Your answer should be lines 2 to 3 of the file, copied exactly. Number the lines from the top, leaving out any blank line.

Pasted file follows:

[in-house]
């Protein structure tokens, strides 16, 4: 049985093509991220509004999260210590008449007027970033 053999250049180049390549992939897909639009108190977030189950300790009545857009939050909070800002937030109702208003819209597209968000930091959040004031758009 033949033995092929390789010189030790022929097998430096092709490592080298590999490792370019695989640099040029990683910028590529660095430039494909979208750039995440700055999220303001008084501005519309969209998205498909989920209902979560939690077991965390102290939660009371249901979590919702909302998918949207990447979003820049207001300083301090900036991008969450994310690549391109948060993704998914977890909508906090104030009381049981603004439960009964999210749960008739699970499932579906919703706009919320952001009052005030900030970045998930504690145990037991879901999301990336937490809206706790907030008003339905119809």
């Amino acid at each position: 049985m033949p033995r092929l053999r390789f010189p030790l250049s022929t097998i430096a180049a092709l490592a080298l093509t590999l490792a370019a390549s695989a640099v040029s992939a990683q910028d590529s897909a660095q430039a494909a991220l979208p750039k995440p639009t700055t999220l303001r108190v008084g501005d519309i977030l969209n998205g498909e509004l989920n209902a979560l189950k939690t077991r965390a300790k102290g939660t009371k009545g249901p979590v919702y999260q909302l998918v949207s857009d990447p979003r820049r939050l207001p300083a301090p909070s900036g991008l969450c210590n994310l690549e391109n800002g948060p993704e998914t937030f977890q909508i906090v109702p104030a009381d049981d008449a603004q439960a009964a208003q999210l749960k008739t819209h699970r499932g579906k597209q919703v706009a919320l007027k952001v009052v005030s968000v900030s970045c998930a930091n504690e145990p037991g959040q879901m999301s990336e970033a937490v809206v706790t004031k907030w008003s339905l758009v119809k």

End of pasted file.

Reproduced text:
């Protein structure tokens, strides 16, 4: 049985093509991220509004999260210590008449007027970033 053999250049180049390549992939897909639009108190977030189950300790009545857009939050909070800002937030109702208003819209597209968000930091959040004031758009 033949033995092929390789010189030790022929097998430096092709490592080298590999490792370019695989640099040029990683910028590529660095430039494909979208750039995440700055999220303001008084501005519309969209998205498909989920209902979560939690077991965390102290939660009371249901979590919702909302998918949207990447979003820049207001300083301090900036991008969450994310690549391109948060993704998914977890909508906090104030009381049981603004439960009964999210749960008739699970499932579906919703706009919320952001009052005030900030970045998930504690145990037991879901999301990336937490809206706790907030008003339905119809």
């Amino acid at each position: 049985m033949p033995r092929l053999r390789f010189p030790l250049s022929t097998i430096a180049a092709l490592a080298l093509t590999l490792a370019a390549s695989a640099v040029s992939a990683q910028d590529s897909a660095q430039a494909a991220l979208p750039k995440p639009t700055t999220l303001r108190v008084g501005d519309i977030l969209n998205g498909e509004l989920n209902a979560l189950k939690t077991r965390a300790k102290g939660t009371k009545g249901p979590v919702y999260q909302l998918v949207s857009d990447p979003r820049r939050l207001p300083a301090p909070s900036g991008l969450c210590n994310l690549e391109n800002g948060p993704e998914t937030f977890q909508i906090v109702p104030a009381d049981d008449a603004q439960a009964a208003q999210l749960k008739t819209h699970r499932g579906k597209q919703v706009a919320l007027k952001v009052v005030s968000v900030s970045c998930a930091n504690e145990p037991g959040q879901m999301s990336e970033a937490v809206v706790t004031k907030w008003s339905l758009v119809k």